David Pavia Songs for Soft Machines

[Self-Released; 2007]

Others: The Black Crowes, Bryan Adams, Bruce Springsteen

David Pavia is a young psychotherapist nursing a moonlight obsession with rawk. His closest brethren in sound might be early Black Crowes -- white-boy electric blues with sassilicious vocal treatment -- but there’s a significant difference between him and those pasty hipshakers. The missing ingredient is the lack of distance and calculation between Pavia and his style. I’m no Crowes apologist, but the band (and their label) positioned themselves in moments of opportunity. Initially, they were Rolling Stones, Jr. for the hair metal generation, offering something a bit rootsier than C.C. DeVille’s hair while keeping the flair for overwrought lyrics. Later, when grunge made their incursion seem Romper Roomesque, they became the harder-edged blues saviors for the jam band scene -- a role they sort of tiredly trudged through until their demise.

I go through all this to set the stage for understanding why Pavia, despite what seems an honest effort, sadly falls flat. He’s obviously a fan of blues rock, both its gustiness and its emotional nakedness. His songs reflect this. The problem comes in imagining who might listen to it. Let’s go through some candidates:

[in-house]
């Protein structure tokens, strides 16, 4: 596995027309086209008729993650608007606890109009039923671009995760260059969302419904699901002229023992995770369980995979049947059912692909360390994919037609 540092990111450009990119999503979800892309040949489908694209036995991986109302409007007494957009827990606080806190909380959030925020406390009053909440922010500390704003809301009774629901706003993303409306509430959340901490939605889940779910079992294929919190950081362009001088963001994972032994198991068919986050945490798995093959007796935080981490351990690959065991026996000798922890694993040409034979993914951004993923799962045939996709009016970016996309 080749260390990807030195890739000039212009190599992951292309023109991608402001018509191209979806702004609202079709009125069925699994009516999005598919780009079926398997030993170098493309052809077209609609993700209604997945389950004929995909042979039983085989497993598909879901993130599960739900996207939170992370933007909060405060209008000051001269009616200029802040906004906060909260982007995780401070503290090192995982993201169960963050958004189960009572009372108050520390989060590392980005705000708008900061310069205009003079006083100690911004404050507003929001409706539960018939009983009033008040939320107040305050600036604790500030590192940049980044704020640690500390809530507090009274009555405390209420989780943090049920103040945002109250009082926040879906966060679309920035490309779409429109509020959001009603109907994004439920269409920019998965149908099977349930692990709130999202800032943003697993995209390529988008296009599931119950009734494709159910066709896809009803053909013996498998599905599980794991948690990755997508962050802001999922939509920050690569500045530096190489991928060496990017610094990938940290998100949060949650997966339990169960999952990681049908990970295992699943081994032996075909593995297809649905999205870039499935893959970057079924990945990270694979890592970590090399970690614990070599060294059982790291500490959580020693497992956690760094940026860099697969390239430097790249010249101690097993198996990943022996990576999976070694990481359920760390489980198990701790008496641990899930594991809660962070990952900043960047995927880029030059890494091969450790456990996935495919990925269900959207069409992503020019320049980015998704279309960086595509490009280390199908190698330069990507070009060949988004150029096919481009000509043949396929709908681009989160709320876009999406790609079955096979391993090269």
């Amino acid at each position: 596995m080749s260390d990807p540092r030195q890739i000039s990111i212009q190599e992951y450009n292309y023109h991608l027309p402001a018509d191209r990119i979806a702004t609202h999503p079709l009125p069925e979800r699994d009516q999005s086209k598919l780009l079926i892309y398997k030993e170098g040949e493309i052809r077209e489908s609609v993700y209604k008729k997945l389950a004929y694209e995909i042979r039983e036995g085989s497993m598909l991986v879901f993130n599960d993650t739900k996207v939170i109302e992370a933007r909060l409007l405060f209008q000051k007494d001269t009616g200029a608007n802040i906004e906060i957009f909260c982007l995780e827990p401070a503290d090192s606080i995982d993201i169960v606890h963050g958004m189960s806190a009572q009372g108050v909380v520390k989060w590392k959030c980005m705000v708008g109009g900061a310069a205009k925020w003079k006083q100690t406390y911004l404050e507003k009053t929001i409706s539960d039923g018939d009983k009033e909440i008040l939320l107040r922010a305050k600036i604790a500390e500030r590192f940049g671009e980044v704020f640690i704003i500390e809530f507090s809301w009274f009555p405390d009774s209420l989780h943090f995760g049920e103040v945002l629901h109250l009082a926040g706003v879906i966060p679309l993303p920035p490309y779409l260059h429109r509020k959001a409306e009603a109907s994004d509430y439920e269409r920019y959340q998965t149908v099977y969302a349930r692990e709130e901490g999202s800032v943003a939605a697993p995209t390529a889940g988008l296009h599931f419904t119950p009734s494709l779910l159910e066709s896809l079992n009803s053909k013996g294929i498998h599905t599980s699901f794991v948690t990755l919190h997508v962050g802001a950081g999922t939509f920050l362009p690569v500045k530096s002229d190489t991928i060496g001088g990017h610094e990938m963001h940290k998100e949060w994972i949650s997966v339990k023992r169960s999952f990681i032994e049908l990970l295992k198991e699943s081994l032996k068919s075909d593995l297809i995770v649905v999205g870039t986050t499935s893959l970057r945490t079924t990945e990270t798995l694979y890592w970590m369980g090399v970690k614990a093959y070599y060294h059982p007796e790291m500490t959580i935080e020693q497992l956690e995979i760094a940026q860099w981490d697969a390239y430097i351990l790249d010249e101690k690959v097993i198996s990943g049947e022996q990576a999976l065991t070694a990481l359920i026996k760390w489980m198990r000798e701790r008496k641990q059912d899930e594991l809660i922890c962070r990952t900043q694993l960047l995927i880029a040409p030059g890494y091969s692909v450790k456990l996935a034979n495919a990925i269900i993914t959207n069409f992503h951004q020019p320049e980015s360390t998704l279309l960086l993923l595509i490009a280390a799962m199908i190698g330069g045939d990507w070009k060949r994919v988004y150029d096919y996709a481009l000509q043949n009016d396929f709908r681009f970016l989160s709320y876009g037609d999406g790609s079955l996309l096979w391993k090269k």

- Crowes fans: An obvious choice, but ultimately, their fanbase needs more pothead references. Either that or a kind veggie burrito recipe on the back cover.

- Indie rockers: Ummm, well...they wouldn’t touch this with their dad’s 10-foot pole. If it’s gonna rock, the lyrics need to be much more literate, the rhythms more angular, the guitar sound less routine, etc.

- Stones fans: Probably the most likely group, but the boomers are hard to win over with new artists, especially if the ‘real’ deal is of their own generation.

- Electric blues fans: Another possibility, but these folks tend to have more of an interest in technical mastery than Pavia’s skills can satisfy. Plus, his softer, sunnier moments are just too soft and sunny for someone with a love for the melancholy blues.

While I applaud Pavia for making his music the way he wants, I can’t say with any sincerity that it makes for compelling listening. It sounds like bits of what’s come before, without much potential to break through to those who enjoy his influences. This is music that can be made and released comfortably by a man who has a solid income from another career.

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